Back in the Spring of 2016, I was pleased to report for Valhalla Private Client Services LLP the successful outcome of a Closure Notice case against HMRC regarding investments in Enterprise Zone Syndicates, Nichols & French vs The Commissioners for HMRC, TC's /2015/04557 and 04618. Whilst the resulting appeals against those Closure Notices are now part of a further First Tier Tribunal process which is unlikely to be heard until early 2019, the investors at least have a timetable towards a settlement whereas allowing HMRC to perpetuate its enquiries unchecked would probably have meant a complete lack of impetus towards that goal.

Fast forward to October 2017, Valhalla once again found itself back in the FTT seeking further Closure Notices for taxpayers in respect of two Business Premises Renovation Allowance cases, Stanley Dock (All Suites) Regeneration LLP and Beneficial House (Birmingham) Regeneration LLP ("the LLP's"), TC's /2016/05028 and 05029. On 7 November the Tribunal Judge Sarah Falk directed that HMRC should issue Closure Notices to the LLP's.


HMRC has published its latest statistics on 31st October. These make for interesting reading.

The statistics tell us:

EIS/SEIS is still very popular: 2015/16 saw £1.88bn flow into EIS-funded companies – down from the 2014/15 high of £1.92bn but the numbers will continue to be uprated so the final 2015/16 figure may yet breach the 2014/15 peak. 3,470 companies applied for Advance Assurance – up by exactly 1,000 from 2014/15. That’s remarkable when you think how much money was pouring into solar and infrastructure which was only barred from inclusion in 2015 and which had been a major part of the sector.

The message that EIS is a credible alternative equity funding source is being noticed by young and growing companies. The figures for SEIS remain remarkably close to those in 2014/15, when 2,360 companies received £180m in investment. In 2015/16 2,365 companies raised £180m.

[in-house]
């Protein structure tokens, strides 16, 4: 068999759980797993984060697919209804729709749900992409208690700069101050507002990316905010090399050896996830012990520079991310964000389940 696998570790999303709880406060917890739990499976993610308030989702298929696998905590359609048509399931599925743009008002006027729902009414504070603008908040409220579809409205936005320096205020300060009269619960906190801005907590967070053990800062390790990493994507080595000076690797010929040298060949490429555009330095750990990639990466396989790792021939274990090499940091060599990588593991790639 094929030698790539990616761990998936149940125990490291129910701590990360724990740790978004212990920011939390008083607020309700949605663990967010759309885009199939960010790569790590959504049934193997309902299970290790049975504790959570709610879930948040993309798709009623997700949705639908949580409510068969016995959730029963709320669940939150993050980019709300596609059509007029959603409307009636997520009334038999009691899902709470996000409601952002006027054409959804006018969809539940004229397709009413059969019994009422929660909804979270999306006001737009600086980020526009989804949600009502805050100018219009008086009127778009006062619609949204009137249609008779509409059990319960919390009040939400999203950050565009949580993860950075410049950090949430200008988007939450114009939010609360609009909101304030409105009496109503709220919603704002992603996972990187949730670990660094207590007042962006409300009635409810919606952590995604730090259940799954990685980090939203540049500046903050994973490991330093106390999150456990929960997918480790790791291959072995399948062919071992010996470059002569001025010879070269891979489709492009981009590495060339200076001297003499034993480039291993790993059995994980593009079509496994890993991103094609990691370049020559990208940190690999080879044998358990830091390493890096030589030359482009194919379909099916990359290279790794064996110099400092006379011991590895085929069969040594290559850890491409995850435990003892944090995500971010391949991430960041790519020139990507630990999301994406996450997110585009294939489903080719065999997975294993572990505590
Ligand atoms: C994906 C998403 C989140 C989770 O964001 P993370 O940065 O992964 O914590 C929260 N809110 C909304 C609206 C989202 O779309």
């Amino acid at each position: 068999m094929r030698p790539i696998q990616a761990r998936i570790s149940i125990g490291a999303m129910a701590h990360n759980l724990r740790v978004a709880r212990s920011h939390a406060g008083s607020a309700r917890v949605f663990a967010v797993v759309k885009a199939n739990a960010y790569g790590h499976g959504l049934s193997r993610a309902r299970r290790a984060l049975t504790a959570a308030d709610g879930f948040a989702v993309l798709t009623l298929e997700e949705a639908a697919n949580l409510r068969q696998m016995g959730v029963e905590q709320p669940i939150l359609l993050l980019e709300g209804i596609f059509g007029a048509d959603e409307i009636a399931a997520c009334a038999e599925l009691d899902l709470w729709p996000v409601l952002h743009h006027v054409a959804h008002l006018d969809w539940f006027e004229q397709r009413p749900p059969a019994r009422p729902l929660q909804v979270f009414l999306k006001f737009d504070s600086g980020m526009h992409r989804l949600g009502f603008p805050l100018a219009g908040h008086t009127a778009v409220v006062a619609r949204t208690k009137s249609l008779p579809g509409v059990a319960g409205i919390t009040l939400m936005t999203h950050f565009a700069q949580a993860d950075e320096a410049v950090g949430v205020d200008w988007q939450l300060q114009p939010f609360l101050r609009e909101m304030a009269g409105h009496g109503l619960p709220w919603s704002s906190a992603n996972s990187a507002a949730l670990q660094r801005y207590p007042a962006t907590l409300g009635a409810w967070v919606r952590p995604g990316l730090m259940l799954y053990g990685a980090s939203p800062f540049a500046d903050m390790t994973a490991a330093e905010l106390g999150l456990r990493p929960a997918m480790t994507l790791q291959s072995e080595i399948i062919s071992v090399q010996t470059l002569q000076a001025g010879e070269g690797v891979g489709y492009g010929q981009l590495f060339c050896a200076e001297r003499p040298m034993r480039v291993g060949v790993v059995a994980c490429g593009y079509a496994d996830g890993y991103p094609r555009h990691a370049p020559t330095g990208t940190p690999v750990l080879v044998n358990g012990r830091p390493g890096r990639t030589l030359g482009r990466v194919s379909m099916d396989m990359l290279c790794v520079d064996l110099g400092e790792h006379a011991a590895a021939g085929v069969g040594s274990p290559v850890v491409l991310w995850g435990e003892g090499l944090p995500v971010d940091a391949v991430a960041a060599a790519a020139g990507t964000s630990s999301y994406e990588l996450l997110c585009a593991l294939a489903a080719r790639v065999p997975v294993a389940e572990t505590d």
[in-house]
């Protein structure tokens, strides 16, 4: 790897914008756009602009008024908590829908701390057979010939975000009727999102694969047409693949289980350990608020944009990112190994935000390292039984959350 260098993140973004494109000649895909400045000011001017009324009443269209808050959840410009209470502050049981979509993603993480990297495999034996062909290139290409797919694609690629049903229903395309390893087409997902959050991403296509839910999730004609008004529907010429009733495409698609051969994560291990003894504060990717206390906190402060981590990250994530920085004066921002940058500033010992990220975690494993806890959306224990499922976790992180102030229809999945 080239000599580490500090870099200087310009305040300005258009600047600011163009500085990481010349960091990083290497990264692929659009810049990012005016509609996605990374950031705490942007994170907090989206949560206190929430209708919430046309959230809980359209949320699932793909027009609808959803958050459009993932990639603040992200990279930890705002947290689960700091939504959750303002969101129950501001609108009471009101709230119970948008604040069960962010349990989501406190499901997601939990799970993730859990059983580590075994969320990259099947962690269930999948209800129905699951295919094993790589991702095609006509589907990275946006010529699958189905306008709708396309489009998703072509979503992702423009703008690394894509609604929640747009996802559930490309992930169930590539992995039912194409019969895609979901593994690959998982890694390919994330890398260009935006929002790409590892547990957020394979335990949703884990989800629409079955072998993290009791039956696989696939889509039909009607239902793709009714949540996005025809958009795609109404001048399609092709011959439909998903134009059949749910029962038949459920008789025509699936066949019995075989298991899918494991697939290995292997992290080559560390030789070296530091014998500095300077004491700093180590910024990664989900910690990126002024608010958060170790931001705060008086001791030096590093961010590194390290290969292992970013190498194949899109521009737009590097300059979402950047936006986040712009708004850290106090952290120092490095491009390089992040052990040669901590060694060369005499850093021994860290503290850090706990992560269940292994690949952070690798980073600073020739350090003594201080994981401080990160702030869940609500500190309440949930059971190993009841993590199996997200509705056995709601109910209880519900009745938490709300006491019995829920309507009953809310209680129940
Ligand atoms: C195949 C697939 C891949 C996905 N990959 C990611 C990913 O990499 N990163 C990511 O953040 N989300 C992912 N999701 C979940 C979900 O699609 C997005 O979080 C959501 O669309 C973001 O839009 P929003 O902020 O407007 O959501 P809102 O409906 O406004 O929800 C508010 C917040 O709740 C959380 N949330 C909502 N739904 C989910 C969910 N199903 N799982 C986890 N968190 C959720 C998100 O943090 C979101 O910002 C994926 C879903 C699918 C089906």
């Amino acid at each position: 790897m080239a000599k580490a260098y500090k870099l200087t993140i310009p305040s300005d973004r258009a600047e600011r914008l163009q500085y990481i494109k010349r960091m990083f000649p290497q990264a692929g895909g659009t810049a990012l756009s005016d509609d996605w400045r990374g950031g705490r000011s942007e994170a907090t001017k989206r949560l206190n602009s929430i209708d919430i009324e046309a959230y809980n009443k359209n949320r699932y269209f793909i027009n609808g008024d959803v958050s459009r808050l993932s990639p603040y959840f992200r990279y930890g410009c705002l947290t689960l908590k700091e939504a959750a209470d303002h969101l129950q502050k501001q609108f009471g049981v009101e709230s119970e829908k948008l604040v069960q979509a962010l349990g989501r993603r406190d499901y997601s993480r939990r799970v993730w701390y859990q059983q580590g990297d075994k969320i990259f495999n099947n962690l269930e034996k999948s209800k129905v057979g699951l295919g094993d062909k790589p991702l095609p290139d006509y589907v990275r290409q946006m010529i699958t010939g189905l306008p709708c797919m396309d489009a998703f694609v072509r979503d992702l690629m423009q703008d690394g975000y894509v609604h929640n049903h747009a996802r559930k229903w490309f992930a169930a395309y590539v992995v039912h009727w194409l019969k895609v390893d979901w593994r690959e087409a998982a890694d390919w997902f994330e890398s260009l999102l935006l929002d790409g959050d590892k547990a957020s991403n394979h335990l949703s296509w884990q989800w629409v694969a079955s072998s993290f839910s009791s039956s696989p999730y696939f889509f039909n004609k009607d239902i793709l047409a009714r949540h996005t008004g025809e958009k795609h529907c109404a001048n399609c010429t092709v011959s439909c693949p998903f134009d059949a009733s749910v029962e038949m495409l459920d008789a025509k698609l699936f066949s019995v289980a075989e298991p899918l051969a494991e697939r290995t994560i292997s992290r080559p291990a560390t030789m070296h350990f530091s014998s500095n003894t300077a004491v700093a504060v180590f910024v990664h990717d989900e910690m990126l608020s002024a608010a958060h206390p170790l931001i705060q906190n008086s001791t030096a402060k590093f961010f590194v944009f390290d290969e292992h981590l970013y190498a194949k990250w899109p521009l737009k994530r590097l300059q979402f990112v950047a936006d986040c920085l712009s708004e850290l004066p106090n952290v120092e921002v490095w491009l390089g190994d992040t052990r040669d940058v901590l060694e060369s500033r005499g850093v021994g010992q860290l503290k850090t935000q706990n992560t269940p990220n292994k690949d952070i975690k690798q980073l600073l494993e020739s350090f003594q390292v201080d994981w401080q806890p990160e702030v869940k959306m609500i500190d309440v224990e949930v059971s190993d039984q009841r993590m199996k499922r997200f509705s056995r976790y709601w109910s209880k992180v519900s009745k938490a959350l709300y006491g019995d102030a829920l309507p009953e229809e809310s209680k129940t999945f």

Due to a change made in the Summer Budget of 2015, it is thought that 1 in 5 landlords will be affected by Section 24, which relates to relief for finance costs regarding residential property businesses. The Clause, which has been in effect since 6th April 2017, set out changes in legislation regarding the way in which landlords of residential properties can claim relief for finance costs. Who will be affected?

Anyone connected to the Enterprise Investment Scheme Association will by now have seen its Director General's, David Brownridge, article updating Members about recommendations that will be made to the Chancellor in connection with the forthcoming Budget. Non EISA Members and the general public may be less aware of developments.

It has been revealed that no inheritance tax (IHT) was paid on the late Duke of Westminster’s estate. To avoid the tax, the Duke passed on a majority of his fortune to his son Hugh Grosvenor through a trust, making the 26-year-old Britain’s youngest billionaire in the process.

Deadline is Hollywood’s breaking source for film news, and for the past seven years, they have been running The Contenders event in Los Angeles. The event provides American voters with the opportunity to see key players in the awards race in a different light, with behind the scenes insights and the opportunity to meet those involved in the filmmaking process.

This year saw the launch of The Contenders London, and on Friday 6th October. Paul Brett and Hannah Yates were invited to attend the inaugural event, which was held at BAFTA’s 195 Piccadilly headquarters. Deadline Hollywood has been eager to introduce BAFTA, Academy and Guild voters in the UK to some of the most prolific names in cinema through The Contenders platform for some time.


Valkyrie Marketing Services invites you to participate in a Property Crowd Funding opportunity. Syndicate Members will be entitled to 8% interest (10% for investments over £100,000) from the date of their investment (expected to be 30 September next) until their equity is repaid.